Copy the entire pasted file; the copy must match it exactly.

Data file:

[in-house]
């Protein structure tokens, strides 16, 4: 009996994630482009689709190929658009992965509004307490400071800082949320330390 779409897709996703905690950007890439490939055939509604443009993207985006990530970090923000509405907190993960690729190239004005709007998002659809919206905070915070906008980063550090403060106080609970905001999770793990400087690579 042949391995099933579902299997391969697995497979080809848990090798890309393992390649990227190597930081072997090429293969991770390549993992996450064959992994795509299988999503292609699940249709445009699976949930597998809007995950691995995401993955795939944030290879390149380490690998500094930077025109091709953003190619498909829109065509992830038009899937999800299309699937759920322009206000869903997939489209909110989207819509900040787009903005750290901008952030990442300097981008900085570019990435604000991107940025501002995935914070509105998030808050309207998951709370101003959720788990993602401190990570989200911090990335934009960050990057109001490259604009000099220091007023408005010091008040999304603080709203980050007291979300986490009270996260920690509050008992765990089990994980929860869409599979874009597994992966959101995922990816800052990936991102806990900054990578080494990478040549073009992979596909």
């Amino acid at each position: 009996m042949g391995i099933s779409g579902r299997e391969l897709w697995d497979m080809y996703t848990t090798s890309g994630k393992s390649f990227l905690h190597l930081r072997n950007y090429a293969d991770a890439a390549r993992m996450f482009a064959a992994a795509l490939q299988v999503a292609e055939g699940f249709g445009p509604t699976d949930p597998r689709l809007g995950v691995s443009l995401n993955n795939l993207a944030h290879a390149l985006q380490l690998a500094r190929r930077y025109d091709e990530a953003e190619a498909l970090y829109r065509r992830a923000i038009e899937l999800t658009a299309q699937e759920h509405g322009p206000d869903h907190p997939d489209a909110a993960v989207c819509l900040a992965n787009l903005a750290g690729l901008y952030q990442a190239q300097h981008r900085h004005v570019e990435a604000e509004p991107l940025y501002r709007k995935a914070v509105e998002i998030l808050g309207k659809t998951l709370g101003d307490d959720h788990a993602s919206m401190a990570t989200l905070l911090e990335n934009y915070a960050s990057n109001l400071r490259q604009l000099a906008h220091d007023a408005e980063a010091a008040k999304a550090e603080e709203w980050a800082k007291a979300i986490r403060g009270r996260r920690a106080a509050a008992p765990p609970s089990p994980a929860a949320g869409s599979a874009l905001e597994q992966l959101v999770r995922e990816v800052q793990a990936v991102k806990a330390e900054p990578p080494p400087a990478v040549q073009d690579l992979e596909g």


[in-house]
């Protein structure tokens, strides 16, 4: 009996994630482009689709190929658009992965509004307490400071800082949320330390 779409897709996703905690950007890439490939055939509604443009993207985006990530970090923000509405907190993960690729190239004005709007998002659809919206905070915070906008980063550090403060106080609970905001999770793990400087690579 042949391995099933579902299997391969697995497979080809848990090798890309393992390649990227190597930081072997090429293969991770390549993992996450064959992994795509299988999503292609699940249709445009699976949930597998809007995950691995995401993955795939944030290879390149380490690998500094930077025109091709953003190619498909829109065509992830038009899937999800299309699937759920322009206000869903997939489209909110989207819509900040787009903005750290901008952030990442300097981008900085570019990435604000991107940025501002995935914070509105998030808050309207998951709370101003959720788990993602401190990570989200911090990335934009960050990057109001490259604009000099220091007023408005010091008040999304603080709203980050007291979300986490009270996260920690509050008992765990089990994980929860869409599979874009597994992966959101995922990816800052990936991102806990900054990578080494990478040549073009992979596909």
């Amino acid at each position: 009996m042949g391995i099933s779409g579902r299997e391969l897709w697995d497979m080809y996703t848990t090798s890309g994630k393992s390649f990227l905690h190597l930081r072997n950007y090429a293969d991770a890439a390549r993992m996450f482009a064959a992994a795509l490939q299988v999503a292609e055939g699940f249709g445009p509604t699976d949930p597998r689709l809007g995950v691995s443009l995401n993955n795939l993207a944030h290879a390149l985006q380490l690998a500094r190929r930077y025109d091709e990530a953003e190619a498909l970090y829109r065509r992830a923000i038009e899937l999800t658009a299309q699937e759920h509405g322009p206000d869903h907190p997939d489209a909110a993960v989207c819509l900040a992965n787009l903005a750290g690729l901008y952030q990442a190239q300097h981008r900085h004005v570019e990435a604000e509004p991107l940025y501002r709007k995935a914070v509105e998002i998030l808050g309207k659809t998951l709370g101003d307490d959720h788990a993602s919206m401190a990570t989200l905070l911090e990335n934009y915070a960050s990057n109001l400071r490259q604009l000099a906008h220091d007023a408005e980063a010091a008040k999304a550090e603080e709203w980050a800082k007291a979300i986490r403060g009270r996260r920690a106080a509050a008992p765990p609970s089990p994980a929860a949320g869409s599979a874009l905001e597994q992966l959101v999770r995922e990816v800052q793990a990936v991102k806990a330390e900054p990578p080494p400087a990478v040549q073009d690579l992979e596909g």